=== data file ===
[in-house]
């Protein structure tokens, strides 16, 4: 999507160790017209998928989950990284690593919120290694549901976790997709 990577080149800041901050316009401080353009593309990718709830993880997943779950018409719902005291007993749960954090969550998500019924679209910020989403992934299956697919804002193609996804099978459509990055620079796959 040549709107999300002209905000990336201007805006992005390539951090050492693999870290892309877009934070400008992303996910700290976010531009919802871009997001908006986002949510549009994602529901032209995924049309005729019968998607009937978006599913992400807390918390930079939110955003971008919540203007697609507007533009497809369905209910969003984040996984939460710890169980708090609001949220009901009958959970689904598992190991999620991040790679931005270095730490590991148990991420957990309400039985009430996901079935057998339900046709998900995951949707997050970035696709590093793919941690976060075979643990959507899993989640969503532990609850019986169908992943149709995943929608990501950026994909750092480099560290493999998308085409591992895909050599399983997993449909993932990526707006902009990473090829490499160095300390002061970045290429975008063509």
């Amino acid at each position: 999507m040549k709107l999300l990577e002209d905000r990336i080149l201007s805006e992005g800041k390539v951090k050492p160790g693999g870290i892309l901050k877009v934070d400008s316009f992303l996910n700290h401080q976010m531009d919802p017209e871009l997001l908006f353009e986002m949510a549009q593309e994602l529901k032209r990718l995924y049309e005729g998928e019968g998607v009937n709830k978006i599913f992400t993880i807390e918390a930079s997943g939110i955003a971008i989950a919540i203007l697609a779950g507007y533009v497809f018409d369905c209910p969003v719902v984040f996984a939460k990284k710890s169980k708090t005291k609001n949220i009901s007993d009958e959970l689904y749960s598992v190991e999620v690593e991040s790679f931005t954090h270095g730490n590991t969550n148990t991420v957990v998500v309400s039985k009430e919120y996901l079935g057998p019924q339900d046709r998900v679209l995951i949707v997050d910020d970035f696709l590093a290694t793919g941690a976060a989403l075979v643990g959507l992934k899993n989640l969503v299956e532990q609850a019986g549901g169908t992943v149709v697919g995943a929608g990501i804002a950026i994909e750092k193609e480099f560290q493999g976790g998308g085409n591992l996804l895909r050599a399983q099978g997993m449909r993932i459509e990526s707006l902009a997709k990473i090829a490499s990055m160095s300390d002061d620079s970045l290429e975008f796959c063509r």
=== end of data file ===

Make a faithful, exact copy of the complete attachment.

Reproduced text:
[in-house]
């Protein structure tokens, strides 16, 4: 999507160790017209998928989950990284690593919120290694549901976790997709 990577080149800041901050316009401080353009593309990718709830993880997943779950018409719902005291007993749960954090969550998500019924679209910020989403992934299956697919804002193609996804099978459509990055620079796959 040549709107999300002209905000990336201007805006992005390539951090050492693999870290892309877009934070400008992303996910700290976010531009919802871009997001908006986002949510549009994602529901032209995924049309005729019968998607009937978006599913992400807390918390930079939110955003971008919540203007697609507007533009497809369905209910969003984040996984939460710890169980708090609001949220009901009958959970689904598992190991999620991040790679931005270095730490590991148990991420957990309400039985009430996901079935057998339900046709998900995951949707997050970035696709590093793919941690976060075979643990959507899993989640969503532990609850019986169908992943149709995943929608990501950026994909750092480099560290493999998308085409591992895909050599399983997993449909993932990526707006902009990473090829490499160095300390002061970045290429975008063509």
């Amino acid at each position: 999507m040549k709107l999300l990577e002209d905000r990336i080149l201007s805006e992005g800041k390539v951090k050492p160790g693999g870290i892309l901050k877009v934070d400008s316009f992303l996910n700290h401080q976010m531009d919802p017209e871009l997001l908006f353009e986002m949510a549009q593309e994602l529901k032209r990718l995924y049309e005729g998928e019968g998607v009937n709830k978006i599913f992400t993880i807390e918390a930079s997943g939110i955003a971008i989950a919540i203007l697609a779950g507007y533009v497809f018409d369905c209910p969003v719902v984040f996984a939460k990284k710890s169980k708090t005291k609001n949220i009901s007993d009958e959970l689904y749960s598992v190991e999620v690593e991040s790679f931005t954090h270095g730490n590991t969550n148990t991420v957990v998500v309400s039985k009430e919120y996901l079935g057998p019924q339900d046709r998900v679209l995951i949707v997050d910020d970035f696709l590093a290694t793919g941690a976060a989403l075979v643990g959507l992934k899993n989640l969503v299956e532990q609850a019986g549901g169908t992943v149709v697919g995943a929608g990501i804002a950026i994909e750092k193609e480099f560290q493999g976790g998308g085409n591992l996804l895909r050599a399983q099978g997993m449909r993932i459509e990526s707006l902009a997709k990473i090829a490499s990055m160095s300390d002061d620079s970045l290429e975008f796959c063509r």